Fourteen members of the U.S. House of Representatives reintroduced this week the First Responders Passport Act, which allows the Secretary of State to waive passport fees for American first responders when making trips abroad to assist in natural disaster response efforts.
The bipartisan group included U.S. Reps. Barbara Comstock
(R-VA), Darrell Issa (R-CA), Brendan Boyle (D-PA), and Ed Royce (D-CA).
“Our first responders often travel thousands of miles to assist foreign communities in the aftermath of hurricanes, earthquakes, and other catastrophes,” Issa said. “This legislation makes these selfless journeys a little easier by waiving passport fees for those headed to provide aid and by ensuring they are always ready to render life-saving help to those in need.”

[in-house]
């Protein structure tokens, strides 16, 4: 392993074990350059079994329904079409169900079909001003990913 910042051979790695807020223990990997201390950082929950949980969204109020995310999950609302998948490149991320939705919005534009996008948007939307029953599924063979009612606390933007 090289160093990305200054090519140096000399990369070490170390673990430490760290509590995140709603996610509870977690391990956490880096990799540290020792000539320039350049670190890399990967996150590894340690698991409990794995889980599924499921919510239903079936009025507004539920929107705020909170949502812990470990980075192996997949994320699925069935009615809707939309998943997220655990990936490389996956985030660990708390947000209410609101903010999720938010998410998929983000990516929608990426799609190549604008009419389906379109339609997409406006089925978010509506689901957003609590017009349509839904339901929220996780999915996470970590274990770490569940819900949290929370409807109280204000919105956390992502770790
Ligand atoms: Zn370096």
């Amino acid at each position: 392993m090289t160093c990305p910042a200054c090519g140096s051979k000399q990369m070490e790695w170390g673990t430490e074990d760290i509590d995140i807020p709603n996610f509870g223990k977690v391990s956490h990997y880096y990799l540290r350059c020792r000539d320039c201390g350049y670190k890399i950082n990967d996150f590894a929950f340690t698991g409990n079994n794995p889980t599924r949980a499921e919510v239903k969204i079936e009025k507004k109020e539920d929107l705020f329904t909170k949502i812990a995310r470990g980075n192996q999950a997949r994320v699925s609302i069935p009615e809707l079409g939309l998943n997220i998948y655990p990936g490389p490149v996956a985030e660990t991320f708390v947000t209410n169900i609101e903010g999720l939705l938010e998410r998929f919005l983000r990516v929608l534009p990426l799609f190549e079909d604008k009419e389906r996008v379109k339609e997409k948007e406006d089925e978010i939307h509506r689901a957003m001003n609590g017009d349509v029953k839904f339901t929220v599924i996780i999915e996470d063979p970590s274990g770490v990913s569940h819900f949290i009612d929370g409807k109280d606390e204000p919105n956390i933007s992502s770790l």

In support of the bill, Comstock referenced the work of Virginia Task Force 1, which has been deployed overseas more than 30 times for natural disaster-related situations. Most recently, the task force assisted in response efforts after an earthquake in Nepal.
“Every year, brave Americans, including from Los Angeles county, volunteer to respond to disasters around the world,” Royce, who serves as the chairman of the House Foreign Affairs Committee, said. “These heroes should not be deterred by fees and red tape. This bill, which passed the House overwhelmingly last Congress, will provide a small but important benefit for those first responders, and I hope to see it become law.”
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